How do you deal with self-doubt as a creative?

I think every day I wake up with self-doubt. It’s one of those things where now that I’m working in music full time. I make the money that pays my rent, the money I pay bills with, it’s money that I make through music. It’s a different stress to what I had before where I had a nine to five and did music on top. Every day I wake up and look at my Diary and it can be like “oh my gosh, the next month is so quiet”, but I have evidence to show that even at the beginning of the month, while there could be nothing, by the time the month is done, I will have been so busy and it’s like “oh my gosh, how did that happen?”. For me It’s at a practical level where dealing with self-doubt is part of a daily practice.

In the bigger picture, I’ve been lucky enough to have an amazing tribe around me. Earlier in my career, I remember seeing Adele’s trajectory and thinking that’s what I thought was going to happen to me and I literally thought my life was over and I was a failure, and there was no point in anything that I did. But luckily Rennell Shaw (Board Director at The Ivors Academy) and Dougie (Freeman) would always call me up and ask me to sing. So for a very long time, I was being pulled along by my tribe then I got to a place where it was like actually I love this why have I been running away from it for so long. Knowing that it’s in my DNA let me know that this thing will never go away.

How important are organisations like The Ivors Academy and programmes like Inside Track for artist in the early stages of their careers?

I came through Hackney Empire.  They had an artist development programme and I started doing there when I was 14. Without that I would have never seen people like Orphy Robinson (Vice-Chair of The Ivors Academy) and Susie McKenna who’s careers were in the arts and were able to support their families with music. It blew my mind that you don’t have to be a Beyonce or a Prince to sustain a career. You don’t have to be famous to have a career in music. Just the availability of seeing someone do the thing that you want to do and showing you the spectrum of what a career in music can look like is so fundamental. I would not have been able to have the conviction that I had, had I not seen that in real life and interacted with it and been mentored by it!  I don’t think that would be possible if I didn’t come up at the beginning in that little cocoon that was the Hackney Empire. For others that are able to find and get involved with The Ivors Academy and have that around them, that’s such a special and integral thing.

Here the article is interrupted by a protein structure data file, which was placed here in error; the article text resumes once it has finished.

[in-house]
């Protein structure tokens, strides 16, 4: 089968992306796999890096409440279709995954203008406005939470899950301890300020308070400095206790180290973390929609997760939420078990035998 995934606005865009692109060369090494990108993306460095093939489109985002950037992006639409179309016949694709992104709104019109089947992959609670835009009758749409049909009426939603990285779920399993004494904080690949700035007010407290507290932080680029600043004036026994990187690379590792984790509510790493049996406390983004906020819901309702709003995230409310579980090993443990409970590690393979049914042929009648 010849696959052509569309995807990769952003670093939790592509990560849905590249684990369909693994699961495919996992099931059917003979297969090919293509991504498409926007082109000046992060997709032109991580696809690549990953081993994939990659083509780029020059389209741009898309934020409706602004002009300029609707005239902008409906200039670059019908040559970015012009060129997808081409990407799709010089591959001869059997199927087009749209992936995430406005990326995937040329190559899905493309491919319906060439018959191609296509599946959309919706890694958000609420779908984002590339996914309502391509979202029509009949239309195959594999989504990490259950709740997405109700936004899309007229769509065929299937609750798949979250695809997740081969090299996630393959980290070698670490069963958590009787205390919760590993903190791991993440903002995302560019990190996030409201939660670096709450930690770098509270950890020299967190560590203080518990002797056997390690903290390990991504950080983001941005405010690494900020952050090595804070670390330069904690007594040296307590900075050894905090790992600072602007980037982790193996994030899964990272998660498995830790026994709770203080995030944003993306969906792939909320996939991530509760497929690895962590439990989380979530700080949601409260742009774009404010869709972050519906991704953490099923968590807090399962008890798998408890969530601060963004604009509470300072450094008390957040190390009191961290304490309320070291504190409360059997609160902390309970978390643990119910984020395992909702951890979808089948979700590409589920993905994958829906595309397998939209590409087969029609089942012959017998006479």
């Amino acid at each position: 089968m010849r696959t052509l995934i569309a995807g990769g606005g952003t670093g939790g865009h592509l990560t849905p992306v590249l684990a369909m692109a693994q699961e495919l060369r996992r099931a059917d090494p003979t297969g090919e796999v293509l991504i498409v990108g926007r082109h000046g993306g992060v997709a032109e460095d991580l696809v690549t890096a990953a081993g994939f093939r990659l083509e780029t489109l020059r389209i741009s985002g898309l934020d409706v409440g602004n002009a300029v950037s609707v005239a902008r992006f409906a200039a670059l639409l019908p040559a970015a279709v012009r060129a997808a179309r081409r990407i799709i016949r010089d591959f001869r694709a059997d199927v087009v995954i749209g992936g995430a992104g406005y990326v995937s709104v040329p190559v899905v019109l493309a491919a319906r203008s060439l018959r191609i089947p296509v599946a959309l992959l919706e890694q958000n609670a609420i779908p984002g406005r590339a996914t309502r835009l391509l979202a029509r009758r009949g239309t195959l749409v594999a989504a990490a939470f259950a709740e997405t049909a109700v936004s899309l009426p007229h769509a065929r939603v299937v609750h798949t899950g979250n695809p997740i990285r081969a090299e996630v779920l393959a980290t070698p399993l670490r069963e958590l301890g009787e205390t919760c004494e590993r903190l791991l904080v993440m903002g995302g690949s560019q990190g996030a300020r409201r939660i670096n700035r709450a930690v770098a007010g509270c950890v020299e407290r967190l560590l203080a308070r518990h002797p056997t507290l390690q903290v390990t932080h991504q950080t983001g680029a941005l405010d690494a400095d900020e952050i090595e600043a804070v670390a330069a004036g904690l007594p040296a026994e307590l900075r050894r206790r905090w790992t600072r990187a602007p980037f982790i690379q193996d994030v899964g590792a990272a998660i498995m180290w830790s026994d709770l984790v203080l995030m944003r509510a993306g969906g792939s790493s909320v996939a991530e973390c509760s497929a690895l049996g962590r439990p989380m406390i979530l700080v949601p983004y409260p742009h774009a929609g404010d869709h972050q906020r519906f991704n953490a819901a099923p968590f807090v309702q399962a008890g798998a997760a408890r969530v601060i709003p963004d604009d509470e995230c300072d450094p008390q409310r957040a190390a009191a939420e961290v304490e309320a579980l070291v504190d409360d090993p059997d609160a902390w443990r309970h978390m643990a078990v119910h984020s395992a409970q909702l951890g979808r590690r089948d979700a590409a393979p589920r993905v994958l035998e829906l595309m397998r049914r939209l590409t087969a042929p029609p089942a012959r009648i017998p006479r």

What artists do you have on rotation right now?

Janelle Monae is always on rotation. I went to Palm Wine Festival recently and I saw Show Dem Camp, they’re a Nigerian, Ghanian and Dispora collective. Naomi Sharon – so beautiful. And Cleo Sol who’s just released a new project.

Any guilty pleasures?

I like pop stuff that people don’t think I would listen to. Britney, Christian Aguilera, Nsync and sometimes even the Venga Boys. I’m a big pop head.

What’s next for you?

There’s a new single I’m looking forward to sharing with you guys. I have a single coming out called ‘No More’ that I did with Cass (Cassell the Beatmaker). I’m going to be singing at Sofar Sounds on the 27th October at an Old Street Venue. Sofar Sounds release the exact location 36 hours before the show. Find me on Facebook, Youtube, Instagram and TikTok!

Thank you, Nandi…


Check out ‘Zulu Suite’ below as referenced in this article…

We’re hugely excited to see what’s next for Nandi and how she continues to evolve and grow an artist. Keep an eye out for her future releases and performances to experience her passion and talent first hand. You can find tickets for Nandi’s show at Sofar Sounds on 27th October hereIf you are an Ivors Academy member and feel like you have something worth spotlighting, send an email to membership@ivorsacademy.com. To find out more about membership, click here.

Follow Nandi on Facebook, Instagram and Tiktok.